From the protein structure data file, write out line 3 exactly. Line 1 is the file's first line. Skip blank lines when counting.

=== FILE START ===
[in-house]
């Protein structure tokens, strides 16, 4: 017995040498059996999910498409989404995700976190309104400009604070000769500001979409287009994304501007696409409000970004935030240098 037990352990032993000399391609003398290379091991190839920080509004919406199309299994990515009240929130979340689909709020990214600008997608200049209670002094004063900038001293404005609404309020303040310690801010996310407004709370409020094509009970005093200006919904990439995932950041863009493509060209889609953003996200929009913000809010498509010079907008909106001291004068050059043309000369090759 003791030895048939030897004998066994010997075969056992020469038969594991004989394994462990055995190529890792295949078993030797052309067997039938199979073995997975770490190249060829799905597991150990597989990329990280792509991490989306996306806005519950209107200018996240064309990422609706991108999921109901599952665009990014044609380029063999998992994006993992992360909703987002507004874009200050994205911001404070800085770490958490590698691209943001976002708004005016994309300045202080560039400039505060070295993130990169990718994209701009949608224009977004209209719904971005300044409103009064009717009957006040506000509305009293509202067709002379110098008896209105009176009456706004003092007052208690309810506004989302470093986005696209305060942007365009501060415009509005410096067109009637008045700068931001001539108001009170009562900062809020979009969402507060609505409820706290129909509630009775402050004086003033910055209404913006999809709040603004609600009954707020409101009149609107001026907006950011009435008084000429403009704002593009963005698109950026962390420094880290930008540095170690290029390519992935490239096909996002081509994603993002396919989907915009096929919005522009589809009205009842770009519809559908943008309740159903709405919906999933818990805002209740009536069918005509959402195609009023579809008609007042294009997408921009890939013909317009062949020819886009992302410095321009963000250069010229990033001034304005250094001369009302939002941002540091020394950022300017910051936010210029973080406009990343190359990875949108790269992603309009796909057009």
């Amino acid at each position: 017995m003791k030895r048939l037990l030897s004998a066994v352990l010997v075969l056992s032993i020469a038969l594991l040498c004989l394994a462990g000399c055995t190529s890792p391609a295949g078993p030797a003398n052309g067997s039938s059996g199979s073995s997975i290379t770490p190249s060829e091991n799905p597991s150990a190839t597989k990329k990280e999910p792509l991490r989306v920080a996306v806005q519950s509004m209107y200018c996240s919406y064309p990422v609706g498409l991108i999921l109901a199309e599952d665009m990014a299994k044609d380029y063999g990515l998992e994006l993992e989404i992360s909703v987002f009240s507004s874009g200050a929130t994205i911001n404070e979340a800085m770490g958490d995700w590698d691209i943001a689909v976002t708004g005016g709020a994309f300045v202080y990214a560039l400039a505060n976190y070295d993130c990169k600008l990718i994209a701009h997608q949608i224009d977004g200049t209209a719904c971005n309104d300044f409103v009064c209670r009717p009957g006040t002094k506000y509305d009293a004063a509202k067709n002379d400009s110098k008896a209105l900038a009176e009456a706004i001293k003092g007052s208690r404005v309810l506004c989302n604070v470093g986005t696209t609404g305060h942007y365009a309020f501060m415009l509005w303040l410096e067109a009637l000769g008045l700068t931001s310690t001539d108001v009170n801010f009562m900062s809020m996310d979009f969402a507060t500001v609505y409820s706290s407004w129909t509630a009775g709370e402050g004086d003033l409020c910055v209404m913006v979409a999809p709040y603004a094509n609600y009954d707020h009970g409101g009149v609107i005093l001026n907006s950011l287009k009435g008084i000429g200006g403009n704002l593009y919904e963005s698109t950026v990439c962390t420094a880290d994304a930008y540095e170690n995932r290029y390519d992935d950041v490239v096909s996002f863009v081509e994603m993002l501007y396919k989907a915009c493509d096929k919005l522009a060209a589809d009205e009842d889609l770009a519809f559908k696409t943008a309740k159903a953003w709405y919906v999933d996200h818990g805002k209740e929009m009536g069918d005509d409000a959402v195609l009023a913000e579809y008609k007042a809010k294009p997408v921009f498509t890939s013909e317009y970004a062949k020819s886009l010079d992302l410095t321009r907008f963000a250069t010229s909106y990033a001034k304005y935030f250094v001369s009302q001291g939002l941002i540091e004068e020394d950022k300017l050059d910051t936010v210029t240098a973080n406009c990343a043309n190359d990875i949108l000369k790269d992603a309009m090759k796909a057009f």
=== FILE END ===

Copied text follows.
């Amino acid at each position: 017995m003791k030895r048939l037990l030897s004998a066994v352990l010997v075969l056992s032993i020469a038969l594991l040498c004989l394994a462990g000399c055995t190529s890792p391609a295949g078993p030797a003398n052309g067997s039938s059996g199979s073995s997975i290379t770490p190249s060829e091991n799905p597991s150990a190839t597989k990329k990280e999910p792509l991490r989306v920080a996306v806005q519950s509004m209107y200018c996240s919406y064309p990422v609706g498409l991108i999921l109901a199309e599952d665009m990014a299994k044609d380029y063999g990515l998992e994006l993992e989404i992360s909703v987002f009240s507004s874009g200050a929130t994205i911001n404070e979340a800085m770490g958490d995700w590698d691209i943001a689909v976002t708004g005016g709020a994309f300045v202080y990214a560039l400039a505060n976190y070295d993130c990169k600008l990718i994209a701009h997608q949608i224009d977004g200049t209209a719904c971005n309104d300044f409103v009064c209670r009717p009957g006040t002094k506000y509305d009293a004063a509202k067709n002379d400009s110098k008896a209105l900038a009176e009456a706004i001293k003092g007052s208690r404005v309810l506004c989302n604070v470093g986005t696209t609404g305060h942007y365009a309020f501060m415009l509005w303040l410096e067109a009637l000769g008045l700068t931001s310690t001539d108001v009170n801010f009562m900062s809020m996310d979009f969402a507060t500001v609505y409820s706290s407004w129909t509630a009775g709370e402050g004086d003033l409020c910055v209404m913006v979409a999809p709040y603004a094509n609600y009954d707020h009970g409101g009149v609107i005093l001026n907006s950011l287009k009435g008084i000429g200006g403009n704002l593009y919904e963005s698109t950026v990439c962390t420094a880290d994304a930008y540095e170690n995932r290029y390519d992935d950041v490239v096909s996002f863009v081509e994603m993002l501007y396919k989907a915009c493509d096929k919005l522009a060209a589809d009205e009842d889609l770009a519809f559908k696409t943008a309740k159903a953003w709405y919906v999933d996200h818990g805002k209740e929009m009536g069918d005509d409000a959402v195609l009023a913000e579809y008609k007042a809010k294009p997408v921009f498509t890939s013909e317009y970004a062949k020819s886009l010079d992302l410095t321009r907008f963000a250069t010229s909106y990033a001034k304005y935030f250094v001369s009302q001291g939002l941002i540091e004068e020394d950022k300017l050059d910051t936010v210029t240098a973080n406009c990343a043309n190359d990875i949108l000369k790269d992603a309009m090759k796909a057009f």